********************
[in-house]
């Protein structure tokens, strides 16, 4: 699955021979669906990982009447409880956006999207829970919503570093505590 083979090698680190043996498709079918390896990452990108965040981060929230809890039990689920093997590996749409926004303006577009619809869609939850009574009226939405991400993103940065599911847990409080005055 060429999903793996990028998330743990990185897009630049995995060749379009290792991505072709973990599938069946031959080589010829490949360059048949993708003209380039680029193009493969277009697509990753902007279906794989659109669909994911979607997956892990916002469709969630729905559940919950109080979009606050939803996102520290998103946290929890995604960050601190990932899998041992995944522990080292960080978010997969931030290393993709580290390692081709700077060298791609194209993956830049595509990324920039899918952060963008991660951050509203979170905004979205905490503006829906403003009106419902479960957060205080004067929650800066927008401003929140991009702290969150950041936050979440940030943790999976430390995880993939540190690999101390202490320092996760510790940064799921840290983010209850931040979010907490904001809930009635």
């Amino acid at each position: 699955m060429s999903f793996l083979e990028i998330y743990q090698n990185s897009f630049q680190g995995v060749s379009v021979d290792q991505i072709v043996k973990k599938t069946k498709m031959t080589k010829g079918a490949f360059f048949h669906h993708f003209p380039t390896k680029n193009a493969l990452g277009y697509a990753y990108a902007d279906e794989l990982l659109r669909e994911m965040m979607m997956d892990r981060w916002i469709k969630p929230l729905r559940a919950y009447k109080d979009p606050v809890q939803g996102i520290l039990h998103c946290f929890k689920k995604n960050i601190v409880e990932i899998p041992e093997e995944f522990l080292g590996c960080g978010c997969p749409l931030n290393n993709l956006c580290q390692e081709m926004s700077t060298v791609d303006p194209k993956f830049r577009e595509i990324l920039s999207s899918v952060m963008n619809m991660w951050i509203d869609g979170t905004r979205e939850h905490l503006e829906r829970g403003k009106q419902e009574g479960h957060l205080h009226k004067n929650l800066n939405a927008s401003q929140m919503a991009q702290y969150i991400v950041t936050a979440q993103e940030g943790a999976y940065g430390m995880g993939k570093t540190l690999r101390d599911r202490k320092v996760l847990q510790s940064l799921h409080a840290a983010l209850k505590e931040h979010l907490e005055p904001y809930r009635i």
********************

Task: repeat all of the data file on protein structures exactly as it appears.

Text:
[in-house]
């Protein structure tokens, strides 16, 4: 699955021979669906990982009447409880956006999207829970919503570093505590 083979090698680190043996498709079918390896990452990108965040981060929230809890039990689920093997590996749409926004303006577009619809869609939850009574009226939405991400993103940065599911847990409080005055 060429999903793996990028998330743990990185897009630049995995060749379009290792991505072709973990599938069946031959080589010829490949360059048949993708003209380039680029193009493969277009697509990753902007279906794989659109669909994911979607997956892990916002469709969630729905559940919950109080979009606050939803996102520290998103946290929890995604960050601190990932899998041992995944522990080292960080978010997969931030290393993709580290390692081709700077060298791609194209993956830049595509990324920039899918952060963008991660951050509203979170905004979205905490503006829906403003009106419902479960957060205080004067929650800066927008401003929140991009702290969150950041936050979440940030943790999976430390995880993939540190690999101390202490320092996760510790940064799921840290983010209850931040979010907490904001809930009635």
């Amino acid at each position: 699955m060429s999903f793996l083979e990028i998330y743990q090698n990185s897009f630049q680190g995995v060749s379009v021979d290792q991505i072709v043996k973990k599938t069946k498709m031959t080589k010829g079918a490949f360059f048949h669906h993708f003209p380039t390896k680029n193009a493969l990452g277009y697509a990753y990108a902007d279906e794989l990982l659109r669909e994911m965040m979607m997956d892990r981060w916002i469709k969630p929230l729905r559940a919950y009447k109080d979009p606050v809890q939803g996102i520290l039990h998103c946290f929890k689920k995604n960050i601190v409880e990932i899998p041992e093997e995944f522990l080292g590996c960080g978010c997969p749409l931030n290393n993709l956006c580290q390692e081709m926004s700077t060298v791609d303006p194209k993956f830049r577009e595509i990324l920039s999207s899918v952060m963008n619809m991660w951050i509203d869609g979170t905004r979205e939850h905490l503006e829906r829970g403003k009106q419902e009574g479960h957060l205080h009226k004067n929650l800066n939405a927008s401003q929140m919503a991009q702290y969150i991400v950041t936050a979440q993103e940030g943790a999976y940065g430390m995880g993939k570093t540190l690999r101390d599911r202490k320092v996760l847990q510790s940064l799921h409080a840290a983010l209850k505590e931040h979010l907490e005055p904001y809930r009635i």